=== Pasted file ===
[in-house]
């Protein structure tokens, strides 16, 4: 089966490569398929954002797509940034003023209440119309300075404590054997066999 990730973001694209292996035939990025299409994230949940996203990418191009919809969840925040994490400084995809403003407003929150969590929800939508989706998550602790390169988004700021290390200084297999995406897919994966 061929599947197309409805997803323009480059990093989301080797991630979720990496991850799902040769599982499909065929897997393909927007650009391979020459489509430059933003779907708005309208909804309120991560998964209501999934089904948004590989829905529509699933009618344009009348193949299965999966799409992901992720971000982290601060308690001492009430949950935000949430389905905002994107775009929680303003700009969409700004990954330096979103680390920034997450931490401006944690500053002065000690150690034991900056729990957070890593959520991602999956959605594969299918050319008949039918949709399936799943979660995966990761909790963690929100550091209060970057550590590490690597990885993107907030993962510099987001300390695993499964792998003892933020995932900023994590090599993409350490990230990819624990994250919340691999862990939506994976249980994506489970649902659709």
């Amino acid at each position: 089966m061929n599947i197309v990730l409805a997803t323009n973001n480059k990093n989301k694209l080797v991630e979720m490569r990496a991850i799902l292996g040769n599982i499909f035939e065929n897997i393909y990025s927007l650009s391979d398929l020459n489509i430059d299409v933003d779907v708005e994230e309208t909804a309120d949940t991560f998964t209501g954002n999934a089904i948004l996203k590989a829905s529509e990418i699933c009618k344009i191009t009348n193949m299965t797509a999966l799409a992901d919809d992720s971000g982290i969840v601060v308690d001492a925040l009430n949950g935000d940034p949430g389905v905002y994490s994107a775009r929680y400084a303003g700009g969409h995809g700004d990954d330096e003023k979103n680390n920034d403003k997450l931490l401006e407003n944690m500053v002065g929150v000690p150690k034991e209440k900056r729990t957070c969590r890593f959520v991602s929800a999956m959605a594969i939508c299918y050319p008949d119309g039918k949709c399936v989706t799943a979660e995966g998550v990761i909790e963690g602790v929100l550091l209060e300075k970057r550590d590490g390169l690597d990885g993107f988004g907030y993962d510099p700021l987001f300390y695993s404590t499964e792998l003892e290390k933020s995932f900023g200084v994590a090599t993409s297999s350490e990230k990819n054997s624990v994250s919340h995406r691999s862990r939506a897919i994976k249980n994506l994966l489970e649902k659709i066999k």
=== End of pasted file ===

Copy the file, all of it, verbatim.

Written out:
[in-house]
């Protein structure tokens, strides 16, 4: 089966490569398929954002797509940034003023209440119309300075404590054997066999 990730973001694209292996035939990025299409994230949940996203990418191009919809969840925040994490400084995809403003407003929150969590929800939508989706998550602790390169988004700021290390200084297999995406897919994966 061929599947197309409805997803323009480059990093989301080797991630979720990496991850799902040769599982499909065929897997393909927007650009391979020459489509430059933003779907708005309208909804309120991560998964209501999934089904948004590989829905529509699933009618344009009348193949299965999966799409992901992720971000982290601060308690001492009430949950935000949430389905905002994107775009929680303003700009969409700004990954330096979103680390920034997450931490401006944690500053002065000690150690034991900056729990957070890593959520991602999956959605594969299918050319008949039918949709399936799943979660995966990761909790963690929100550091209060970057550590590490690597990885993107907030993962510099987001300390695993499964792998003892933020995932900023994590090599993409350490990230990819624990994250919340691999862990939506994976249980994506489970649902659709």
């Amino acid at each position: 089966m061929n599947i197309v990730l409805a997803t323009n973001n480059k990093n989301k694209l080797v991630e979720m490569r990496a991850i799902l292996g040769n599982i499909f035939e065929n897997i393909y990025s927007l650009s391979d398929l020459n489509i430059d299409v933003d779907v708005e994230e309208t909804a309120d949940t991560f998964t209501g954002n999934a089904i948004l996203k590989a829905s529509e990418i699933c009618k344009i191009t009348n193949m299965t797509a999966l799409a992901d919809d992720s971000g982290i969840v601060v308690d001492a925040l009430n949950g935000d940034p949430g389905v905002y994490s994107a775009r929680y400084a303003g700009g969409h995809g700004d990954d330096e003023k979103n680390n920034d403003k997450l931490l401006e407003n944690m500053v002065g929150v000690p150690k034991e209440k900056r729990t957070c969590r890593f959520v991602s929800a999956m959605a594969i939508c299918y050319p008949d119309g039918k949709c399936v989706t799943a979660e995966g998550v990761i909790e963690g602790v929100l550091l209060e300075k970057r550590d590490g390169l690597d990885g993107f988004g907030y993962d510099p700021l987001f300390y695993s404590t499964e792998l003892e290390k933020s995932f900023g200084v994590a090599t993409s297999s350490e990230k990819n054997s624990v994250s919340h995406r691999s862990r939506a897919i994976k249980n994506l994966l489970e649902k659709i066999k």